My research program has a broad focus and a strong component of natural history, conservation and field work. If you do not know your co-inhabitants, you can hardly appreciate, love and study them. I learned that a good first hand understanding of your subjects and ecosystems and an open mind are critical for developing your research. This requires a continued discovery, update and assessment as nature and human actions are ever changing in space and in time. Challenges such as complex, non-linear interactions and time-delayed responses that occur at different scales are pervasive. My goal is to help understand principles and patterns in nature using ecological and evolutionary approaches, from the organismic level up, using as much as possible non-invasive field techniques and help to conserve the biota.
I have had experience on a multitude of biomes and ecosystems and on multiple taxa, including very applied and descriptive through theoretical research, working at the autoecological, population and community ecology levels as well as developing techniques and assessing human impacts. I have used observational, correlational, experimental and modeling approaches, in the field and in the lab, considering short and long-term scales. The techniques I used included focal sampling, dietary, feces, hair and track examinations, chromatographic, microscopic, genetic and GIS analyses, capture-recapture methods using cage- and Bal-Chatri traps, noose carpets, mist-nets and game cameras, ground and airborne radio-telemetry, geolocators and single-rope climbing.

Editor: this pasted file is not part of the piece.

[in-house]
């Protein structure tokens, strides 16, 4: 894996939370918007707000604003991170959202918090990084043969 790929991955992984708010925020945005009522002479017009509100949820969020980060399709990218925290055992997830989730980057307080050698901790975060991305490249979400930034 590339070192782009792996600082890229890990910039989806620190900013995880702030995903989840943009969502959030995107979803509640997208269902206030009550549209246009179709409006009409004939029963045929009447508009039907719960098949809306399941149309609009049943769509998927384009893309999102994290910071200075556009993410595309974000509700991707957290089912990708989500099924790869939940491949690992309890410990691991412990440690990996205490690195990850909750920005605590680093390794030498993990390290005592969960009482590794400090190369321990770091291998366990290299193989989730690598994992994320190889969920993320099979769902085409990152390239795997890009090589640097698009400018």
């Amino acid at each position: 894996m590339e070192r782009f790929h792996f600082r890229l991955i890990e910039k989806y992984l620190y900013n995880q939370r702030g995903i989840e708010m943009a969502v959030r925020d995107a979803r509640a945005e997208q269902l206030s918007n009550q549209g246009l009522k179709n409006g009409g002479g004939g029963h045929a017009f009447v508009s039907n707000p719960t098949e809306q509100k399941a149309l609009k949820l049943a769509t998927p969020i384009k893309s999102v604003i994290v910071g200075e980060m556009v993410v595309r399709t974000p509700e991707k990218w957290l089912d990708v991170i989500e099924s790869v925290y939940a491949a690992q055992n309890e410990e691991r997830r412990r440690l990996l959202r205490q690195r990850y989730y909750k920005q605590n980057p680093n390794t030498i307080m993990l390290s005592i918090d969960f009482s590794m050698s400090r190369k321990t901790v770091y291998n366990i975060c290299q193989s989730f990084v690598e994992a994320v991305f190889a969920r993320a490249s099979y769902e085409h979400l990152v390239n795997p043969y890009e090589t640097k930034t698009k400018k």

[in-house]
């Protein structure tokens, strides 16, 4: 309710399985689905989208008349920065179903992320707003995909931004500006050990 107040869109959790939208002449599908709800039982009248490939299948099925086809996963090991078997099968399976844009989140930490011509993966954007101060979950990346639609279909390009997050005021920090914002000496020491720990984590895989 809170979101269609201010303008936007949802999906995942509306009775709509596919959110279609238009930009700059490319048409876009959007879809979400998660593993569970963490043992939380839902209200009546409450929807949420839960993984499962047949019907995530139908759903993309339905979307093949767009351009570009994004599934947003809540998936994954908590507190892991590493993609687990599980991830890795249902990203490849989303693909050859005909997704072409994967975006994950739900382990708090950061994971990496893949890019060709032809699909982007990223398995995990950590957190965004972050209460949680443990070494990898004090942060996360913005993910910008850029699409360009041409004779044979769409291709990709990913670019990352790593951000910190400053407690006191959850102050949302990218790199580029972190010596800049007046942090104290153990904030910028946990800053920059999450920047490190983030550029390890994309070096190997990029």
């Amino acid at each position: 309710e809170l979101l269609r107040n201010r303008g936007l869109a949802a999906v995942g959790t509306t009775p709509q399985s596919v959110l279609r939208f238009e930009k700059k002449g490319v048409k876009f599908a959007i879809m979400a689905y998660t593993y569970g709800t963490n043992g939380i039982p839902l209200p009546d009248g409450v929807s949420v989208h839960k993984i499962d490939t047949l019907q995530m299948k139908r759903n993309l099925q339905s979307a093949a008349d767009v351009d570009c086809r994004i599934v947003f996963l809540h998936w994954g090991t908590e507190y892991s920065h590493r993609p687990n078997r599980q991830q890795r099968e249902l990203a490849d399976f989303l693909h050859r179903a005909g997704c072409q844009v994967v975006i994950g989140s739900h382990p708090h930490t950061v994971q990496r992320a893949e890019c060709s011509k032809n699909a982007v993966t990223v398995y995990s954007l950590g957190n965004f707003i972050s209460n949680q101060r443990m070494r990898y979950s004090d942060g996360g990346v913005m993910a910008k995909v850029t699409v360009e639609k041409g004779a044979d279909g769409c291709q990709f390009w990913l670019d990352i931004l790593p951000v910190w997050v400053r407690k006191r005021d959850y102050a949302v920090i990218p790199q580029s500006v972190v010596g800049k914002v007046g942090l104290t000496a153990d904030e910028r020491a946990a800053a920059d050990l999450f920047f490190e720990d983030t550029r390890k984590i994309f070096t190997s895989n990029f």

I appreciate the funding I have received from a diversity of agencies in the U.S., including the National Science Foundation, National Geographic Society, Fulbright, World Wide Fund, Sigma-Xi, American Ornithologists Union, American Society of Mammalogists, Society for Conservation Biology, U.S. Fish and Wildlife Service, Parrots International, American Museum of Natural History, Virginia Museum of Natural History, Lincoln Park and Brookfield zoos, University of Florida, Utah State University and University of North Texas. From the UK, I was supported by a Darwin Initiative and the British Council, and from Chile by Chile's NSF, Chile's Forest Service, Universidad Católica, U. de Los Lagos, U. de Magallanes, Institute of Ecology and Biodiversity and by several private companies and foundations.